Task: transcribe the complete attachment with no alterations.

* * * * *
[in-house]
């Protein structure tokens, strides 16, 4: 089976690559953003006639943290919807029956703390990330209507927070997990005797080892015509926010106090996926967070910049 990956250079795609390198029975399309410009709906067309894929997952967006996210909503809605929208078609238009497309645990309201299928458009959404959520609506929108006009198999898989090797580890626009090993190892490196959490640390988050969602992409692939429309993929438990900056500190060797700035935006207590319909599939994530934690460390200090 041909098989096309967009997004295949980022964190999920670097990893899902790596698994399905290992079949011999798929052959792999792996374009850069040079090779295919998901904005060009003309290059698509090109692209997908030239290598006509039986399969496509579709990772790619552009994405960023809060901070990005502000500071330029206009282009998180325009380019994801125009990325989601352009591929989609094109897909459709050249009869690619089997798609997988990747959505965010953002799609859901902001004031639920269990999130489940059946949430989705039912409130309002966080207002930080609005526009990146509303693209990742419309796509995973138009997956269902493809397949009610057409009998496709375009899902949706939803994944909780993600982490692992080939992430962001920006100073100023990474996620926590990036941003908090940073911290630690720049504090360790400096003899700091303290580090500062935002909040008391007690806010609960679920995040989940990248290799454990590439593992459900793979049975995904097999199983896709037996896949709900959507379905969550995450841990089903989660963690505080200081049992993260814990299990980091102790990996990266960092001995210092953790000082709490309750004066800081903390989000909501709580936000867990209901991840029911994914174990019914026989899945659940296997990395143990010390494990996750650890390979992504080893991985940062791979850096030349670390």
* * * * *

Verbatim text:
[in-house]
């Protein structure tokens, strides 16, 4: 089976690559953003006639943290919807029956703390990330209507927070997990005797080892015509926010106090996926967070910049 990956250079795609390198029975399309410009709906067309894929997952967006996210909503809605929208078609238009497309645990309201299928458009959404959520609506929108006009198999898989090797580890626009090993190892490196959490640390988050969602992409692939429309993929438990900056500190060797700035935006207590319909599939994530934690460390200090 041909098989096309967009997004295949980022964190999920670097990893899902790596698994399905290992079949011999798929052959792999792996374009850069040079090779295919998901904005060009003309290059698509090109692209997908030239290598006509039986399969496509579709990772790619552009994405960023809060901070990005502000500071330029206009282009998180325009380019994801125009990325989601352009591929989609094109897909459709050249009869690619089997798609997988990747959505965010953002799609859901902001004031639920269990999130489940059946949430989705039912409130309002966080207002930080609005526009990146509303693209990742419309796509995973138009997956269902493809397949009610057409009998496709375009899902949706939803994944909780993600982490692992080939992430962001920006100073100023990474996620926590990036941003908090940073911290630690720049504090360790400096003899700091303290580090500062935002909040008391007690806010609960679920995040989940990248290799454990590439593992459900793979049975995904097999199983896709037996896949709900959507379905969550995450841990089903989660963690505080200081049992993260814990299990980091102790990996990266960092001995210092953790000082709490309750004066800081903390989000909501709580936000867990209901991840029911994914174990019914026989899945659940296997990395143990010390494990996750650890390979992504080893991985940062791979850096030349670390």